11 ways Google Cloud beats AWS | Networks Asia


There’s no mistaking that Amazon Web Services is incredibly dominant in the cloud. The company has released so many products and created so many amazing tools that the marketplace has responded by rewarding AWS with an insanely high percentage of the world’s business.

But that doesn’t mean that AWS is the only game in town. Google is running hard and creating cloud products from all of the expertise it used to build the dominant search engine. Google Cloud Platform is very competitive and in some respects might be said to be better.

Better? Well, it’s hard to say that some cloud products are head-and-shoulders above others because the products themselves are often commodities. A machine running the current version of Ubuntu or a cloud storage bucket that stores a few gigabytes are about as interchangeable as sunny days in the desert.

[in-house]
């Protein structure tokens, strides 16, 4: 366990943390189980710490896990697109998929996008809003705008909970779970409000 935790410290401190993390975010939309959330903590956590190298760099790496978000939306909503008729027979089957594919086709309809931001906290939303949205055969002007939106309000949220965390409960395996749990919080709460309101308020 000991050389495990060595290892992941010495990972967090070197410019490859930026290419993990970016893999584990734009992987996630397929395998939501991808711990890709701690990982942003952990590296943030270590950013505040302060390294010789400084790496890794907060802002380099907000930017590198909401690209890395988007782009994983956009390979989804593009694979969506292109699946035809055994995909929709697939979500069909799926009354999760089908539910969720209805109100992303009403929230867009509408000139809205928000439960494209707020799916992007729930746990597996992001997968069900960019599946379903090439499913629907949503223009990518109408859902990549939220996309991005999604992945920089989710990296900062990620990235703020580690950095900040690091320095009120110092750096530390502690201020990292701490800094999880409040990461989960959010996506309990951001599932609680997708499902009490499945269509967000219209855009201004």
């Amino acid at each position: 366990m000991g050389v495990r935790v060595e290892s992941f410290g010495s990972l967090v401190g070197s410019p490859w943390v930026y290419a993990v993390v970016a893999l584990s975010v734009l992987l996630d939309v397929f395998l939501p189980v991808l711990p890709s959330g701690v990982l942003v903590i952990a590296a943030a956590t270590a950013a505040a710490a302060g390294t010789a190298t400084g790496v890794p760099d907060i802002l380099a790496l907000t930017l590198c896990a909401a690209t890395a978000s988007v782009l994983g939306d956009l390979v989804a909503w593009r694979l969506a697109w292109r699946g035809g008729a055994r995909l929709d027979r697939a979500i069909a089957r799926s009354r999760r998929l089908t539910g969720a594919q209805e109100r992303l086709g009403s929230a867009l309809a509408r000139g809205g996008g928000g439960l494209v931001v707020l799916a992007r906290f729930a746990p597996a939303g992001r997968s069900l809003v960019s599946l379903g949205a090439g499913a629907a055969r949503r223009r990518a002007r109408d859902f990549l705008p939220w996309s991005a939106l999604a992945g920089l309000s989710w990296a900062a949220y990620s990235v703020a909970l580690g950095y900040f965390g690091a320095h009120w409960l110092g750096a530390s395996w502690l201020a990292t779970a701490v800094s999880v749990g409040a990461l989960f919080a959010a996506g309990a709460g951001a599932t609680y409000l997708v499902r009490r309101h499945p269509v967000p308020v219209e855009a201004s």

Still, the cloud companies are finding ways to differentiate themselves with extra features and, as is more often the case, slightly different approaches. Google’s cloud products are starting to develop a style all of their own, a style that echoes the powerful simplicity of many of Google’s consumer-facing products.

Some of this style is apparent as soon as you log in because many of the tools aren’t too different from the widely used G Suite. The user interface has the same primary colors and clean design as the major customer-facing apps like Gmail. Finding your way through the maze of configuration screens is much like finding your way through Google’s office applications or search screens. Less is more.